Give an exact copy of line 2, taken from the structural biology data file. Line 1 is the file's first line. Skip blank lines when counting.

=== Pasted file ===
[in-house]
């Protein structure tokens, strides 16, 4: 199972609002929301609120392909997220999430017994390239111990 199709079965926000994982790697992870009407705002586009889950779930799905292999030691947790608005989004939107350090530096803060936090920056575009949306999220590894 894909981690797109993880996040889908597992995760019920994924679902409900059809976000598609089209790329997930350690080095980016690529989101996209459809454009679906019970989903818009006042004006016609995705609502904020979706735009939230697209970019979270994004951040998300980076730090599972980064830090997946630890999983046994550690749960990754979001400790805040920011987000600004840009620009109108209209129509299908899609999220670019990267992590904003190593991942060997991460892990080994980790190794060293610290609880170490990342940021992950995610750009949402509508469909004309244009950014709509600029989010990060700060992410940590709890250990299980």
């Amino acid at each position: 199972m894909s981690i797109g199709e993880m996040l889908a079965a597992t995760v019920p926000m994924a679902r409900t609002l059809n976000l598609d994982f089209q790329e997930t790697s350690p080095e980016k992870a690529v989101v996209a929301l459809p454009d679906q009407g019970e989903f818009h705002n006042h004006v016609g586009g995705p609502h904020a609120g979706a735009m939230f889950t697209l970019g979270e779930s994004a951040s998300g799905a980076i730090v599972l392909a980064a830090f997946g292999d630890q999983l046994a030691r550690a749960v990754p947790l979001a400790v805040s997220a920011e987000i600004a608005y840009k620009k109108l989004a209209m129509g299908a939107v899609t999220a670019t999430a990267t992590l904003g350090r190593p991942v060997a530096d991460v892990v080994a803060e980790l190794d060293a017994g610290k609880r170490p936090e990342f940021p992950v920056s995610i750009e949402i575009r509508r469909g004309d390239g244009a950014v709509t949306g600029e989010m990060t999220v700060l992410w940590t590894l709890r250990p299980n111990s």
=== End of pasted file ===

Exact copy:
């Protein structure tokens, strides 16, 4: 199972609002929301609120392909997220999430017994390239111990 199709079965926000994982790697992870009407705002586009889950779930799905292999030691947790608005989004939107350090530096803060936090920056575009949306999220590894 894909981690797109993880996040889908597992995760019920994924679902409900059809976000598609089209790329997930350690080095980016690529989101996209459809454009679906019970989903818009006042004006016609995705609502904020979706735009939230697209970019979270994004951040998300980076730090599972980064830090997946630890999983046994550690749960990754979001400790805040920011987000600004840009620009109108209209129509299908899609999220670019990267992590904003190593991942060997991460892990080994980790190794060293610290609880170490990342940021992950995610750009949402509508469909004309244009950014709509600029989010990060700060992410940590709890250990299980």